Even though research and data from multiple organizations have found that there is in fact a significant gender pay gap in America, not everyone believes in numbers. And with the power of the internet and the hashtag #EqualPayDay, we get to see how some people really feel about the gender pay gap and equal pay for women. Hold on to your unicorns, people, because the debate starts … now.
(Photo Credit: Uncalno/Flickr)
How many times until you herp derps get this?
The ‘wage gap’ myth doesn’t take into account longer hours worked by men.#EqualPayDay
— Paul Joseph Watson (@PrisonPlanet) April 12, 2016
It’s likely that there are studies out there that don’t account for hours worked in the equation of the gender pay gap. But in a recent PayScale study where we accounted for hours worked, we found that in both the controlled (adjusted for outside factors like experience, education, company size, job level) and uncontrolled data (all men vs. all women), men still earn more than women. For example, on a manager level, we found a controlled gender wage gap of -3.1 percent while the uncontrolled gap was much larger, at -23.1 percent. Looks like this myth just got turned into a real-life fact.
On this #EqualPayDay I would like to remind everyone that the “Wage Gap” IS a myth. It is an EARNINGS gap because women CHOOSE to EARN less
— Nephanor PhD andN (@Nephanor) April 12, 2016
First of all, I believe it’s important to note here that women do not intentionally choose to go into lower-paying fields. The truth is that most women, from a young age, are not encouraged to go into high-paying fields like engineering and science. Women have always been discouraged from entering challenging fields, opting for careers that have a low salary but have a high societal impact. This includes jobs like teaching or social work. But despite the fact that some women cluster around low-paying jobs, a career shift still would not help as women make less than men in every industry and job.
The wage gap is a myth and if you believe it you can’t think for yourself so you probably don’t deserve a raise anyways. #EqualPayDay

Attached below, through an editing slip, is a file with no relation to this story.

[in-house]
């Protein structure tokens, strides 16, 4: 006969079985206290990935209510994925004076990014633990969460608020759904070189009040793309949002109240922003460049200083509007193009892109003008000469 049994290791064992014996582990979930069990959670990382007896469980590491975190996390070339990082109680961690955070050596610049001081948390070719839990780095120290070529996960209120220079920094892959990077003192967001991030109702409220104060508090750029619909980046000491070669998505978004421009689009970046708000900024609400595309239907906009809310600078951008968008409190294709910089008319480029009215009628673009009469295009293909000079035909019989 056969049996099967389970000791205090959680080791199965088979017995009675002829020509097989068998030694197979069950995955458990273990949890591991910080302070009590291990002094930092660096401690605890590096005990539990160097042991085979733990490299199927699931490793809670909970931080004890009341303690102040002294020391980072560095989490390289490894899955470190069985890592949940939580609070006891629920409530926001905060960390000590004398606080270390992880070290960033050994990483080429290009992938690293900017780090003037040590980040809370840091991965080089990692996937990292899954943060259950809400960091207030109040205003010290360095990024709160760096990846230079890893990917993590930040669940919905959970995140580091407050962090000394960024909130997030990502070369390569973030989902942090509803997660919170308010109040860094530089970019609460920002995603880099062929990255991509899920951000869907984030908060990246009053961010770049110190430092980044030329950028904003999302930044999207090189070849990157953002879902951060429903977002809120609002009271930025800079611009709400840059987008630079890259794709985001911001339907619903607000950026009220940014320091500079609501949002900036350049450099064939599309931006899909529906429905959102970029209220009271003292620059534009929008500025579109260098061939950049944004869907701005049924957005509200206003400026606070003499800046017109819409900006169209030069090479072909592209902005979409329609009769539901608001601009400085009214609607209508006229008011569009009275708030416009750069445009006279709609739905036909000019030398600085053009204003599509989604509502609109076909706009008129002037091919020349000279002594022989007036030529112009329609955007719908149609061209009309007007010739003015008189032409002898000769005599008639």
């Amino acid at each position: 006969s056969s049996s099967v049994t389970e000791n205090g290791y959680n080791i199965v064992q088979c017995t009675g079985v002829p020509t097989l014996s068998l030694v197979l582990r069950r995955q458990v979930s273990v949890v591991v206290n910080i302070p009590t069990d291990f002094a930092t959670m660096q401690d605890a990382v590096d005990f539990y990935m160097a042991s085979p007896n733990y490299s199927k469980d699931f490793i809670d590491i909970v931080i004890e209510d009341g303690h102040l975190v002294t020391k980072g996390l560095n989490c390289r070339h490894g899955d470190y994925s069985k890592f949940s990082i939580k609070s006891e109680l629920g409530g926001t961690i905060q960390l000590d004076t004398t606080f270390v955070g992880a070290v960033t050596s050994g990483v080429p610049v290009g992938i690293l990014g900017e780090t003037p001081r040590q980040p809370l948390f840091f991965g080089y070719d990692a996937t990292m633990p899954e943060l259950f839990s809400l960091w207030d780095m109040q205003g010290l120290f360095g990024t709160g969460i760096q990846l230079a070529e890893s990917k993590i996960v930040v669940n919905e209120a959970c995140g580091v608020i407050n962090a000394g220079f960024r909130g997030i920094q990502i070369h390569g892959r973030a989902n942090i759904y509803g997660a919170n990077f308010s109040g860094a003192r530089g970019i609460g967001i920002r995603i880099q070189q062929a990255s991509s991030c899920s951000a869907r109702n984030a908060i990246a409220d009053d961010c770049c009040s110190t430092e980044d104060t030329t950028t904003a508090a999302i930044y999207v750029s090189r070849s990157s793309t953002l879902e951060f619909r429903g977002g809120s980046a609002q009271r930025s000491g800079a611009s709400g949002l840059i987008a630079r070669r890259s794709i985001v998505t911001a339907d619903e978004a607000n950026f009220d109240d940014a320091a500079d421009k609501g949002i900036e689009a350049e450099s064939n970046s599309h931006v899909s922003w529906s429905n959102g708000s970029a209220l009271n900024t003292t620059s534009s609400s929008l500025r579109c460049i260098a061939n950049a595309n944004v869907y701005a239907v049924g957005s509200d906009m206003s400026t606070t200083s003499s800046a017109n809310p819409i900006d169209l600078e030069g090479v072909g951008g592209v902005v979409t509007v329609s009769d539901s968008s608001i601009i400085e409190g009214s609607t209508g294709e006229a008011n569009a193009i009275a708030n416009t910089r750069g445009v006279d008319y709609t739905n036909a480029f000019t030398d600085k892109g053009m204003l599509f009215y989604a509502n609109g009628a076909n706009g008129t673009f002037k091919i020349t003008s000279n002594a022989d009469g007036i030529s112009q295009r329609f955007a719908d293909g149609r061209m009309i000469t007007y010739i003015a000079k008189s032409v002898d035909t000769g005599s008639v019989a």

— Danielle Butcher (@RepublicanSass) April 12, 2016
Well. We’ve already established that there is in fact a gender wage gap. In a survey of over 40 million people, PayScale found that women only earn 74 cents to every dollar a man makes.
So now that we know that this tweet is absolutely ridiculous, let’s focus on the other half of this equation. Whether there is a gender pay gap or not (there is one), you still probably want a raise. In another study by PayScale, we found that 75 percent of people who ask for a raise, end up getting an increase in compensation.
The best thing you can do is to know your market value. Using PayScale, you can get a free salary report and use that to negotiate your raise. If you’re a woman, negotiating your salary is a big step forward and can help pave the way for other women to do the same.
My Board of Directors would have jumped at the chance to hire women if it was cheaper. They never mentioned it once. #EqualPayDay is a myth.
— Mark Kern (@Grummz) April 12, 2016
Thanks for mansplaining that for us, Mark. This tweet is a good reminder that we don’t always know what’s going on within our own organizations. And this kind of thinking is exactly what perpetuates and fuels a male-dominated work culture. And as it turns out, Mark doesn’t really have his facts together. It’s not just about women getting paid the same as men, it’s also about promoting more women to leadership positions. Those women who are in leadership/executive level positions actually experience the largest wage gap, with an uncontrolled gap of -32.8 percent and a controlled gap of -6.1 percent.
If you have to remove personal choice to make your myth about #EqualPayDay sound credible, maybe you’re not very good at being a feminist.
— Sithlord Sabrina (@SabrinaLianne) April 12, 2016
Job choice definitely plays a role in your salary, but not as huge a role as you think. This is exactly why we compared the gender pay gap on both a controlled and uncontrolled level. The uncontrolled level compares all men to all women, while the controlled accounts for things such as years of experience, education, etc. And even so, there is still a gender pay gap. In an uncontrolled setting, women earn 25.6 percent less than men. And this isn’t even the most important topic of this tweet. When you control for other factors, women still earn 2.7 percent less than men. And most importantly, you don’t have to consider yourself a feminist to want equal pay.
Tell Us What You Think!
Have you seen any mean tweets today about #EqualPayDay? We want to hear form you! Comment or join in on the Twitter discussion using the hashtag #EqualPayDay.